Your investments can do more than simply grow your retirement fund; it can make a real difference.

The importance of responsible investing

When you’re looking at your super investments, the line at the top of the balance sheet is generally the most important – how much money the option has made.

Some of us stop reading there; content knowing that our retirement savings are on-track.

At Australian Catholic Superannuation, providing our members with positive returns on investment options isn’t the end of the story.

Like you, we want our investments to support both our financial goals as well as reflect our Catholic values. We have a duty to provide our members with investment options that are both financially sound as well as socially responsible, and in line with our Catholic values.

We have adopted the United Nations Principles of Responsible Investing (UNPRI). This requires us to incorporate ESG (environmental, social, governance) issues into our investment analysis and decision making. Essentially, this means that investment managers look at how a company manages environmental and social impacts in addition to ethical factors.

There is a theory that supports investing in ESG-focused companies because they are managed in a way that does little harm and supports their staff, which means they’ll provide better returns over the long term.

For an an outline of the Trustee’s principles, commitments and its approach towards responsible investment, download a copy of our Responsible Investment Policy.

How can I be socially responsible with my investments?

‘Socially Responsible’ can mean many different things; the best place to start is with a review of the areas that you believe are important to support – or avoid.

For nearly a century, investments in tobacco companies provided some of the best returns of any industry. Supporting the underlying product may have been distasteful however the positive returns fuelled many investment packages – unbeknownst to the people whose retirements were funded by big tobacco.

There are a few different ways that you can be a Socially Responsible investor. First, if you have objections to companies that create cigarettes or mine uranium, you can seek options that do not contain objectionable offerings.

You can also seek out investments in sustainable companies. 

Today, we have a great deal more transparency around the contents of investment portfolios and significantly more options available to you if you’re not satisfied.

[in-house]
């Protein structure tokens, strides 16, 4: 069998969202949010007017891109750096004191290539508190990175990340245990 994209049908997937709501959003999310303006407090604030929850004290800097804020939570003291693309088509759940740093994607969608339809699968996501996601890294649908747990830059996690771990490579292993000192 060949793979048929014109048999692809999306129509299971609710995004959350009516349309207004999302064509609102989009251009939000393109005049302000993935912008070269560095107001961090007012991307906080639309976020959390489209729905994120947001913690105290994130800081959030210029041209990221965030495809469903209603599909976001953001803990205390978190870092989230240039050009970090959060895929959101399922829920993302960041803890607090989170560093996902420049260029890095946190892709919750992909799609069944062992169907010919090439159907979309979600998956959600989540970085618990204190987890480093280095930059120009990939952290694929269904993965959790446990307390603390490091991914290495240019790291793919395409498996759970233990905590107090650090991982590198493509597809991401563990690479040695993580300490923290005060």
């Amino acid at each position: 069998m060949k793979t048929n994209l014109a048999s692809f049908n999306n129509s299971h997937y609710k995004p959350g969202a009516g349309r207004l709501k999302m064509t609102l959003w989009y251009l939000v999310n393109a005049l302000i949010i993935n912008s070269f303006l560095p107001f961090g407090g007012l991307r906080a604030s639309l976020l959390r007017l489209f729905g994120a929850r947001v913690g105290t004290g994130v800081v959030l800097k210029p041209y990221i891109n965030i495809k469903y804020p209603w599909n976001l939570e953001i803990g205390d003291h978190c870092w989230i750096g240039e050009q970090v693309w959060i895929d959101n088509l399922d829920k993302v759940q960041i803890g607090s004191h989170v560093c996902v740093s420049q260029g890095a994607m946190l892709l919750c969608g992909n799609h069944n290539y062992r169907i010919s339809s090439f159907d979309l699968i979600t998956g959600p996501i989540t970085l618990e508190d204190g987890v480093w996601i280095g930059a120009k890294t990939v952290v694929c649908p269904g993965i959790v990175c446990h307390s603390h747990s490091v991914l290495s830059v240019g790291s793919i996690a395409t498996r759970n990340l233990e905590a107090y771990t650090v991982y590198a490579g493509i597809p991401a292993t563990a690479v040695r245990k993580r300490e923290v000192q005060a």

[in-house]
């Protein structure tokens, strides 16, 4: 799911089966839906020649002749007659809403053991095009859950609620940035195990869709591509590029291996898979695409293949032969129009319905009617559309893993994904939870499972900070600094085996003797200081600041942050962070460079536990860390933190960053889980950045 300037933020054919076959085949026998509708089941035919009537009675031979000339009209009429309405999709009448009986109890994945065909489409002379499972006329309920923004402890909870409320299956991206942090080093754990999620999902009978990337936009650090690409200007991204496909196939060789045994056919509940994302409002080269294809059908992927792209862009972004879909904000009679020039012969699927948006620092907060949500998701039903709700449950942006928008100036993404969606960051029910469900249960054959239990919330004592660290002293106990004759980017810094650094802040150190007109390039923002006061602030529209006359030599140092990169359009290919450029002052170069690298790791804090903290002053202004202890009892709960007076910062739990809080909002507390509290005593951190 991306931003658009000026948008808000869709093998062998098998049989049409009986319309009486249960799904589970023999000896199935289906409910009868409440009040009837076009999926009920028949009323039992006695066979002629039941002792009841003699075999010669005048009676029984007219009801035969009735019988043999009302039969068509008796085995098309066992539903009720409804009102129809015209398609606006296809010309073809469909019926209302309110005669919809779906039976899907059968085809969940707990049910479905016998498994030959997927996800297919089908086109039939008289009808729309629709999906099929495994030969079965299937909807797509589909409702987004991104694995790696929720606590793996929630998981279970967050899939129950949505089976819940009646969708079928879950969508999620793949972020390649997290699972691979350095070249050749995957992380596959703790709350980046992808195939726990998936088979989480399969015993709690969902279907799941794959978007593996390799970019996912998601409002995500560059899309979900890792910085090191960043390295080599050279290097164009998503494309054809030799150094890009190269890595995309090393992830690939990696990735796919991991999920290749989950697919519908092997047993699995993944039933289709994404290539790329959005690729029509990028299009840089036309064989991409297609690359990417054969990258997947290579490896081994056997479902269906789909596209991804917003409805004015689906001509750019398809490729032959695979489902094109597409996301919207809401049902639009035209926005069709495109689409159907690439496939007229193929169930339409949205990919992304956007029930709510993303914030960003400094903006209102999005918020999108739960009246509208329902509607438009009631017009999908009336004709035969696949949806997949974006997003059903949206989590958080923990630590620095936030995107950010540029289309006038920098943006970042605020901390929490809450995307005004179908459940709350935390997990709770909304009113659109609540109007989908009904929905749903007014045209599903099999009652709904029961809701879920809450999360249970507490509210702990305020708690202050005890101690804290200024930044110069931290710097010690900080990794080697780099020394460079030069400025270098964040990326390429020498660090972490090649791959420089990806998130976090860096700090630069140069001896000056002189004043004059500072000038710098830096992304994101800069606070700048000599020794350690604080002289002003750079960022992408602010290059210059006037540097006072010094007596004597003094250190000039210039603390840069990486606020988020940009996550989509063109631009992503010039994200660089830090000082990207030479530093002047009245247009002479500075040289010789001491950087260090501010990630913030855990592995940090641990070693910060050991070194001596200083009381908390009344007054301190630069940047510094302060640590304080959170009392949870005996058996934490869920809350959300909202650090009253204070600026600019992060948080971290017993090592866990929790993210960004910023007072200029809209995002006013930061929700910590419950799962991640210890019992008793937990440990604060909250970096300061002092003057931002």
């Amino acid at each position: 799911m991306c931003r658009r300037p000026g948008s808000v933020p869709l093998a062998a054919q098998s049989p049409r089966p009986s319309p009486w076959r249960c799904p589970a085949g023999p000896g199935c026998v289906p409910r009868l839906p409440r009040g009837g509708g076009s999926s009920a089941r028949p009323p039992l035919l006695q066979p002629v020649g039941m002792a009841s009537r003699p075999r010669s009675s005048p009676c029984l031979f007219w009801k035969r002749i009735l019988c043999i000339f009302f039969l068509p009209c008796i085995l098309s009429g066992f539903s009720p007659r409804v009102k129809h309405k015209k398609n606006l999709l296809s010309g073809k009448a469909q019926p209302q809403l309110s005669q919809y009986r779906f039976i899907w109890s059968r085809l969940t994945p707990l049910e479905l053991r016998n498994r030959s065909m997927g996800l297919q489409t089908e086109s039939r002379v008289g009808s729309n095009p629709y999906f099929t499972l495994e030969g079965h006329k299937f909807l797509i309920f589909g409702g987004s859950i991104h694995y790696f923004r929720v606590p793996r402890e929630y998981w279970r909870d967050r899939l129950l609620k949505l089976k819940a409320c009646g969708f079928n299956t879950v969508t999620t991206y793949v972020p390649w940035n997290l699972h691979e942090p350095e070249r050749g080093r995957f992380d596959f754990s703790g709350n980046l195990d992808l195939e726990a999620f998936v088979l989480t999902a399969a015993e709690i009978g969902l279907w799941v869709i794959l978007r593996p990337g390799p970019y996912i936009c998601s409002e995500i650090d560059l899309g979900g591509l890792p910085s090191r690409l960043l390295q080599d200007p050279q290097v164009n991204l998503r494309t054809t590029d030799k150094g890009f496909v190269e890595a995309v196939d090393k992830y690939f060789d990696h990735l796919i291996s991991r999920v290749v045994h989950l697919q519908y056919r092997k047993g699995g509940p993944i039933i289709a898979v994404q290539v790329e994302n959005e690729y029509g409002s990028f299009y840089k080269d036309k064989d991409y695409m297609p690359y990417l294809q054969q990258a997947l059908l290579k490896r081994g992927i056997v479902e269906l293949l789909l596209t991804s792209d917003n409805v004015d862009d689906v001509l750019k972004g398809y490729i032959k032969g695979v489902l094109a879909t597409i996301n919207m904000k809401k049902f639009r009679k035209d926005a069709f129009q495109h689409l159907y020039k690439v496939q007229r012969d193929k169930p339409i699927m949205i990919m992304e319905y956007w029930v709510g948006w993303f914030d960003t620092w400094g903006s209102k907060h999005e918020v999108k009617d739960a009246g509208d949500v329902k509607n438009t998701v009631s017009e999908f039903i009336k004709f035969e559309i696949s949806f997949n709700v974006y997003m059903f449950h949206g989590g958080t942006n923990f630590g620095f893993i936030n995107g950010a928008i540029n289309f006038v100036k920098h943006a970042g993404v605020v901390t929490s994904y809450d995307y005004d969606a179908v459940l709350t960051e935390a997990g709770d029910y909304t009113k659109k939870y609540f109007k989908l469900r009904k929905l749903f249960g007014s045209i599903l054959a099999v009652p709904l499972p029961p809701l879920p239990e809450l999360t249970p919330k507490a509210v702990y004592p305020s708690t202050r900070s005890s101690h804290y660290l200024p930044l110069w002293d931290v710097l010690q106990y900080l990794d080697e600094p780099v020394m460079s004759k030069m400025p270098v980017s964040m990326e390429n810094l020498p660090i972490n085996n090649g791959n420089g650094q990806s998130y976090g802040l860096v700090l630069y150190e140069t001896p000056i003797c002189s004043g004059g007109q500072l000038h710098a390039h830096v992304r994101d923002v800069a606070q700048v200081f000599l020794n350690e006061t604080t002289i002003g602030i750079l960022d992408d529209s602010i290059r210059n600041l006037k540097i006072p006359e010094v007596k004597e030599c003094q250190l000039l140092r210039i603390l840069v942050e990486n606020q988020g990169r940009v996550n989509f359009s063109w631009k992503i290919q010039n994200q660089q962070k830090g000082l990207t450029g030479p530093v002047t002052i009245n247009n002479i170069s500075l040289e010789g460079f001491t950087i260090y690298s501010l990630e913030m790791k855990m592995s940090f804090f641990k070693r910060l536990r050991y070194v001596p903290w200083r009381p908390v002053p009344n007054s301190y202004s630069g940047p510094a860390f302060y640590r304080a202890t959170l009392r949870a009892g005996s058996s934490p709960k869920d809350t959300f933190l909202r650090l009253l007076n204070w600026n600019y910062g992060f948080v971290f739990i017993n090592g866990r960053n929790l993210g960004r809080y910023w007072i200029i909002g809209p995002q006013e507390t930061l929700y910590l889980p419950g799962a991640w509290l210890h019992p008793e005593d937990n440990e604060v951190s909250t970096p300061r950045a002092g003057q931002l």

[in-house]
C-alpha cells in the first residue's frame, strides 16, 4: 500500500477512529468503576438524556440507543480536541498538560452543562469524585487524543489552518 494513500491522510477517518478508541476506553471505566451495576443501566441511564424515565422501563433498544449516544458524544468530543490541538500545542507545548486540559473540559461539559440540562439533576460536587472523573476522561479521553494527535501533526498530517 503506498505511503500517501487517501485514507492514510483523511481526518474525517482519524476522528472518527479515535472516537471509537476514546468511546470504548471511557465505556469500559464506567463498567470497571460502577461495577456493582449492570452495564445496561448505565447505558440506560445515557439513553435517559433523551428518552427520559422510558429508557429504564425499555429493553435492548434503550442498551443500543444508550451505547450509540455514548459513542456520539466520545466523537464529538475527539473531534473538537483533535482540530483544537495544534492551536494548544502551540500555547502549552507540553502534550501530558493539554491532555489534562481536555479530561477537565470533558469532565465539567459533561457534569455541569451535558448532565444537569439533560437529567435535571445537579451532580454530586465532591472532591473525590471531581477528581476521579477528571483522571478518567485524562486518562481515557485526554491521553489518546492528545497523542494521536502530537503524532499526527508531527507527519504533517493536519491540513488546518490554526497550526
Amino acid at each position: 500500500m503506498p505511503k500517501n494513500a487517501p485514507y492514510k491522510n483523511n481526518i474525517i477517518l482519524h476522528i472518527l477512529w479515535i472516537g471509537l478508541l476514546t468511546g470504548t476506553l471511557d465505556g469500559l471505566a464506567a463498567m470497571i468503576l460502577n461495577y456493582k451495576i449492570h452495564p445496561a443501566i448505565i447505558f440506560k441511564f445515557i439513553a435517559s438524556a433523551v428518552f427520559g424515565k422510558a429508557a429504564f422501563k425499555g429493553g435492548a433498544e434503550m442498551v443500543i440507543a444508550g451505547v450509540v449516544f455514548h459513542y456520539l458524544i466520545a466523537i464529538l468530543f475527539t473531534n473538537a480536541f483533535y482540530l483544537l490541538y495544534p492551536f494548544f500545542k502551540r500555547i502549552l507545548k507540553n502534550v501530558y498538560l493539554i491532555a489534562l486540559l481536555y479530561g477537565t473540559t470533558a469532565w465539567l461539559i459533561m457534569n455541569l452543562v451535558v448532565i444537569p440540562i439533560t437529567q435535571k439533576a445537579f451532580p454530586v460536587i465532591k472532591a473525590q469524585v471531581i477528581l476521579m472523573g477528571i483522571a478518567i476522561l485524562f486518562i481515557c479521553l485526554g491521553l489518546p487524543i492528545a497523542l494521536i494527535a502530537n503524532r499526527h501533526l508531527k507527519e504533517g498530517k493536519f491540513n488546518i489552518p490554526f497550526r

Our Socially Responsible investing option

We have offered our members a socially-responsible investment option for several years and recently partnered with Australian Ethical Investments Ltd. to improve and expand that offering.

Being socially and ethically responsible is good; doing it in a way that helps you continue to grow your retirement savings without taking on an undue amount of risk.

“Many of our members want to take a strong stance regarding responsible investing”, said Australian Catholic Superannuation CEO Greg Cantor. “We chose to appoint Australian Ethical to manage our responsible investment option as they are the clear leaders in this area, with a strong team and performance record.”

Australian Ethical Managing Director Phil Vernon said, “Australian Catholic Superannuation & Retirement Fund chose us because of our stance on no fossil fuels, their alignment with our broader values, combined with our talented investment team and consistently strong investment performance”.

How do I know if my investments are socially responsible?

Reviewing the individual investments included in a fund’s investment option is a good place to start, but you might not have the time (or inclination) to go line-by-line. In that case, you can check that your fund is a member of the Responsible Investment Association Australasia (RIAA), a body that was created in 2005 to standardise disclosure for funds.

To qualify, fund managers have to make a case to the RIAA that they have a methodology to identify and exclude investments that support unethical behaviours. That process is, in turn, independently verified before being awarded RIAA certification.